33. Memorandum From the Counselor of the Department of State (Sonnenfeldt) to Secretary of State Kissinger1
- Jackson’s Letter to the President on the Trade Bill
This, as you know, is the letter that Jackson wanted to send after his recent telephone conversation with the President in order to explain the advantages to the President of Jackson’s proposed waiver procedure. I had thought that after I told Perle that the President’s objections were on substantive policy grounds rather than merely mechanical, the letter would not be sent.2 But evidently Jackson decided to proceed.
As regards the proposed legislative language, there are two significant changes from the earlier version. The first is the most substantive, stemming from my earlier negotiations with Perle: it makes clear that the first Presidential waiver will not require a detailed report on Soviet compliance. (I had repeatedly rejected Jackson’s position that even the first waiver had to be preceded by Soviet “good faith performance.”)
The second change involves making the proposed Congressional action a Joint Resolution rather than a Concurrent Resolution. This is for constitutional reasons. It does not affect the basic problem.
Jackson’s letter itself makes all the expected arguments in favor of his procedure—shared responsibility between President and Congress, additional leverage for Communist compliance because they have to satisfy not only the President but Congress as well. In the process of making his case, Jackson underplays the Congressional role which we have provided for in our version, i.e., a Congressional veto.[Page 86]
Jackson’s letter reflects his twin suspicions that (1) the President would not hold the Soviets to strict performance standards and (2) that the President would try to use unrelated issues (e.g., a crisis somewhere, or a promising negotiation concurrently in progress) to pressure Congress not to veto even if compliance is inadequate.
As regards the various safeguards written into his legislation to ensure that Congress will in fact act and that the waiver authority will not lapse by default, these are what we had previously seen. They seem to meet those problems as far as mechanics are concerned; just what the legal situation is if Congress nevertheless fails to act is hard to say.
In short, this letter leaves the situation as deadlocked as before, if not more so since Jackson is now on the written record with the arguments for his position.
Apart from the issue of what tactics to follow to break the deadlock or indeed whether to try at this time to break it, there is the question of whether to answer Jackson in writing. I can see nothing to be gained by doing so. If it were nevertheless desired to reply, the question is whether this should be largely in terms of justifying the President’s proposed waiver procedure, or largely in terms of rebutting Jackson’s arguments, or both. I would opt essentially for the former. Or there could be a rather brief acknowledgment noting the Senator’s language and arguments but stressing, with very brief reasons, why the President prefers his own.3
No reply for now
Draft possible reply rebutting Jackson
Draft possible reply arguing for our version
Draft possible reply doing both
Draft possible reply with brief acknowledgment
In terms of Dobrynin, you may want to bring him up to date and tell him we are standing firm on the veto procedure.[Page 87]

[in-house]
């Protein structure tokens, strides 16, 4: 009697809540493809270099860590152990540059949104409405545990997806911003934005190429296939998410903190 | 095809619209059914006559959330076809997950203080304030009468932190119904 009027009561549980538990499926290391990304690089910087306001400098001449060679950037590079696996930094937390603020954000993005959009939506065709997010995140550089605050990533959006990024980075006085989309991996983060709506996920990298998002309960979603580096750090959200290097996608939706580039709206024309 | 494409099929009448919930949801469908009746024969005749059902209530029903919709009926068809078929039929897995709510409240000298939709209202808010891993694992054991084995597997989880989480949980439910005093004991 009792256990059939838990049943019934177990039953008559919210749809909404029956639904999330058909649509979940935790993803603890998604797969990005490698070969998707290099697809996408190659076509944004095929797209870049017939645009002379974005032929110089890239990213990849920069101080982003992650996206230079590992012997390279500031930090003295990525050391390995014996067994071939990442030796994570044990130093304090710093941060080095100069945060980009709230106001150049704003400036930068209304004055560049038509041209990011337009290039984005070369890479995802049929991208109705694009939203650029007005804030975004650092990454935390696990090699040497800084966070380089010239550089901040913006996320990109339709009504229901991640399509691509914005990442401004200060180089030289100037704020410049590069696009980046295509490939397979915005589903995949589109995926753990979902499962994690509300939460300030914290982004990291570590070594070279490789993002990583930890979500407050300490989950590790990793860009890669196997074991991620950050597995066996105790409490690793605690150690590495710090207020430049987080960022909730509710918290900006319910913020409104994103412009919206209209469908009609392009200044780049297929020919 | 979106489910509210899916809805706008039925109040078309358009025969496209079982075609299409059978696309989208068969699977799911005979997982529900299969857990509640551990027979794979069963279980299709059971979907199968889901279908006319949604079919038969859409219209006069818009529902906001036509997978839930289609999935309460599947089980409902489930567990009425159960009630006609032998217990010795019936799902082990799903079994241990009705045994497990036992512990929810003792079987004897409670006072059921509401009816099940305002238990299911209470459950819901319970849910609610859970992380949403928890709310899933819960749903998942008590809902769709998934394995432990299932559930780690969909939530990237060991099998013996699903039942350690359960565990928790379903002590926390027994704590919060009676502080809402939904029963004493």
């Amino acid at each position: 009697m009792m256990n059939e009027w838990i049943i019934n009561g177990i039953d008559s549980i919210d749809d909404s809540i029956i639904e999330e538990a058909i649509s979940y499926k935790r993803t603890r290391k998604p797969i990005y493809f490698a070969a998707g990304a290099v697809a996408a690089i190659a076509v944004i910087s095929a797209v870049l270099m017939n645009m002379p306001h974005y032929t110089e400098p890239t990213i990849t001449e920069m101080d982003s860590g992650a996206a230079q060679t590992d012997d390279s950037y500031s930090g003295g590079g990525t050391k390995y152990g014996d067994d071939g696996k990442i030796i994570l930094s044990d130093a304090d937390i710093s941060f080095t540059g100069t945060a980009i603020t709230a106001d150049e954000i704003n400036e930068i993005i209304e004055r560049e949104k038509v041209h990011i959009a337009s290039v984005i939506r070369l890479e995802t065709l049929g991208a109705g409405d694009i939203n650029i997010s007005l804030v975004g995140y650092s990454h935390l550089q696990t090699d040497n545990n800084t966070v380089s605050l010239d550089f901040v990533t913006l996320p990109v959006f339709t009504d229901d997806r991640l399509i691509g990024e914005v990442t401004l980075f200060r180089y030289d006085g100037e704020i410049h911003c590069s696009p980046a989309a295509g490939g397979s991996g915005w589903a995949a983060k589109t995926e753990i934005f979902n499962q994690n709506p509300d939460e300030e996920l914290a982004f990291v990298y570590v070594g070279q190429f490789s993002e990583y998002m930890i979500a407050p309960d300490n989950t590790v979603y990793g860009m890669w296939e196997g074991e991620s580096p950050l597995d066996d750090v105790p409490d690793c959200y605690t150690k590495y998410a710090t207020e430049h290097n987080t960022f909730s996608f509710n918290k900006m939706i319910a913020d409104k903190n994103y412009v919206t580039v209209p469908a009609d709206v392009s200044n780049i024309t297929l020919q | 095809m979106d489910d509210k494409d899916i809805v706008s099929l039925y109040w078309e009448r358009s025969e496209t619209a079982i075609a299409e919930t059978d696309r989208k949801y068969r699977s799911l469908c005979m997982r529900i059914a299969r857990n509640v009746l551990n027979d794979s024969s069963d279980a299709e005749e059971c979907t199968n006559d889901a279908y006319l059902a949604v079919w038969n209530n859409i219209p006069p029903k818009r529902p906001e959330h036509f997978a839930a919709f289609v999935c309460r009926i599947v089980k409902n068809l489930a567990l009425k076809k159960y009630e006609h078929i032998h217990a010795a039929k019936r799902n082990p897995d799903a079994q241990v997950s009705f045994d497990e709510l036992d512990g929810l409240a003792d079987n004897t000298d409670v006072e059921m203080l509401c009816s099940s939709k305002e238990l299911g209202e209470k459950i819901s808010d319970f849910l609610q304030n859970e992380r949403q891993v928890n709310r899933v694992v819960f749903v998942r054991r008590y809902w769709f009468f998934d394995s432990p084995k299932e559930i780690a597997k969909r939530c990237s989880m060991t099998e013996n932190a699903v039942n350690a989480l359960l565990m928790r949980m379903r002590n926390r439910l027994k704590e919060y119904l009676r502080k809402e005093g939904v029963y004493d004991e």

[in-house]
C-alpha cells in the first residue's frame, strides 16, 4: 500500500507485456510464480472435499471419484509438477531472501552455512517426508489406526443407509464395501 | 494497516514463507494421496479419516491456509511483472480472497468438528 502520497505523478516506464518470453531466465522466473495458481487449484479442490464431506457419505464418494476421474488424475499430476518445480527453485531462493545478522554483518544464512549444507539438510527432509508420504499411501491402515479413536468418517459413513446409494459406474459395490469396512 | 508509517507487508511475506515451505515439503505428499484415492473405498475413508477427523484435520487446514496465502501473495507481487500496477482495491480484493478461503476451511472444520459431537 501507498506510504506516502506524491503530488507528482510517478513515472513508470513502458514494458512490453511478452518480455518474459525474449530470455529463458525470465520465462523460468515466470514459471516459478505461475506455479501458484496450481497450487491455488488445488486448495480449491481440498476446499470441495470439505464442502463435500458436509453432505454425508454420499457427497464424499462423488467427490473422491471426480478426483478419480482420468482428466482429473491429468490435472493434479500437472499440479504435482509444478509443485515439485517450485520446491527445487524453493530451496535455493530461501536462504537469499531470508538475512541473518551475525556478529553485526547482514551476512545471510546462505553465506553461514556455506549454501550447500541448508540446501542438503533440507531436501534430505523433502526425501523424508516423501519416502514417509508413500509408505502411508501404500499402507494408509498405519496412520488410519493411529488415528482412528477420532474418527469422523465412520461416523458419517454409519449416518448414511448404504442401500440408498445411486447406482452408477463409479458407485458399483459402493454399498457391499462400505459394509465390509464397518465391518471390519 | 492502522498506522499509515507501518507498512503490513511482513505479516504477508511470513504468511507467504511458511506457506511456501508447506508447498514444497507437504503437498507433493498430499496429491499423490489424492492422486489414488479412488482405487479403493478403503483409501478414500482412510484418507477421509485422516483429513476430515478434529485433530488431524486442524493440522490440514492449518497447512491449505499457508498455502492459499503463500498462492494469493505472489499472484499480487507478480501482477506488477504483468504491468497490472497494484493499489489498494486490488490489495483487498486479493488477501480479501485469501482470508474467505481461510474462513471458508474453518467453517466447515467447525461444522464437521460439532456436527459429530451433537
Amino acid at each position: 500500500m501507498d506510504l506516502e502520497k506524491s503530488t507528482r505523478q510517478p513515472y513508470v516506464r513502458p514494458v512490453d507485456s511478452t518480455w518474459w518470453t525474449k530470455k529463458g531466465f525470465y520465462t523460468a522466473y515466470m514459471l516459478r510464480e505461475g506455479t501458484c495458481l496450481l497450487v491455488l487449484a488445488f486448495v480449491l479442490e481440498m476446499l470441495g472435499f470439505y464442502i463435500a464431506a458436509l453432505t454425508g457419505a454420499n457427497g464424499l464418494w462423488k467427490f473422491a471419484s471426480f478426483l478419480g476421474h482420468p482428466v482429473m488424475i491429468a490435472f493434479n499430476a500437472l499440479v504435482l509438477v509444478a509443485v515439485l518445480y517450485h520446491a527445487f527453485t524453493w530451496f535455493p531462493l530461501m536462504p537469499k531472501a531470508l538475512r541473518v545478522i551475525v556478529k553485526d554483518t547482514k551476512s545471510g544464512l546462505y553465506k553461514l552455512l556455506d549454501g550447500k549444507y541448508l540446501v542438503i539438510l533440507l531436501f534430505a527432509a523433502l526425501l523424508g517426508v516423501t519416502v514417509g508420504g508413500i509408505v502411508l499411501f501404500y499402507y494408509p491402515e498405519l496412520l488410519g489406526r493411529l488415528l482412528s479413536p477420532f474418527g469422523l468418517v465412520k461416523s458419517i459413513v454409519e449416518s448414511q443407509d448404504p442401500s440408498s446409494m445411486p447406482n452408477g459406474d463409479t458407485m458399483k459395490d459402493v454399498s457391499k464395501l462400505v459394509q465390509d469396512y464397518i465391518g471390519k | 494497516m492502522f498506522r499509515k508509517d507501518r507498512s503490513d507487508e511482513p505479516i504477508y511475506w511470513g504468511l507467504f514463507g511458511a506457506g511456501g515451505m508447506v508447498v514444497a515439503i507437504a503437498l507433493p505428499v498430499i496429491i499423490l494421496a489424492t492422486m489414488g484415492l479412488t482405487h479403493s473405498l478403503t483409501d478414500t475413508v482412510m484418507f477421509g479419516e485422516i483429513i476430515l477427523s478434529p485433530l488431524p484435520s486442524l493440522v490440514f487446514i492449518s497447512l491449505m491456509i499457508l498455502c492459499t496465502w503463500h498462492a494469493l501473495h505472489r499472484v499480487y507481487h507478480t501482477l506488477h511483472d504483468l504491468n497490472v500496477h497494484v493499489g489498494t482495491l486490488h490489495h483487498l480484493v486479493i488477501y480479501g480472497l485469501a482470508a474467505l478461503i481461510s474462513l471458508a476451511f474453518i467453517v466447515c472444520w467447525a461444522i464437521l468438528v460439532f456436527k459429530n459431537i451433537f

- Source: National Archives, RG 59, Lot File 81D286, Records of the Office of the Counselor, Box 8, Trade Bill, Sept–Dec 1974. Eyes Only. Sonnenfeldt forwarded this memorandum and the enclosed letter from Jackson to Ford, as well as the most recent draft correspondence, in a September 16 memorandum, to prepare Kissinger for his meeting two days later with Jackson, Javits, and Ribicoff. “Jackson has apparently told Max Fisher, who has told Garment,” Sonnenfeldt reported, “that the President’s main concern is with technical aspects of the Jackson draft and that the three Senators are willing at once to sit down with Administration representatives to improve the Jackson text so as to preclude (1) any lapse in the authority because of Congressional delays or failure to act, and (2) action by Congress that is not exclusively based on the criteria and considerations in your exchange of correspondence (i.e., extraneous issues of one kind or another).” (Ibid.) Sonnenfeldt also included the same attachments in a September 18 memorandum to prepare Kissinger for his meeting the next day with Gromyko. (Ibid.)↩
- See Document 31.↩
- Kissinger did not indicate any decision on the options.↩
- No classification marking.↩
- Enclosed but not printed.↩
- During a meeting in the Oval Office on September 13, Ford and Kissinger discussed how to proceed on Soviet emigration and the Trade Bill: “Kissinger: The Jackson letter. It is in bad faith. The Soviet Union won’t buy it. I don’t even know if these could stick. President: In the House, one Congress is not bound by the previous Congress. Kissinger: This procedure means that every year we would go through this. Javits thinks it should be a regular veto by one House. President: He told me that. I wouldn’t buy that until we have fought for the other. Kissinger: We could get up a breakfast or just say it is unacceptable and see. President: I would want to know that Ribicoff and Javits are okay. Kissinger: Why don’t I call him and meet again before you meet with them. President: We’ve got to make sure about Javits and Ribicoff. Kissinger: They are afraid to stand up to him. The Jewish community looks okay. President: Can I get the precise language I want before the meeting.” (Ford Library, National Security Adviser, Memoranda of Conversations, 1973–1977, Box 5)↩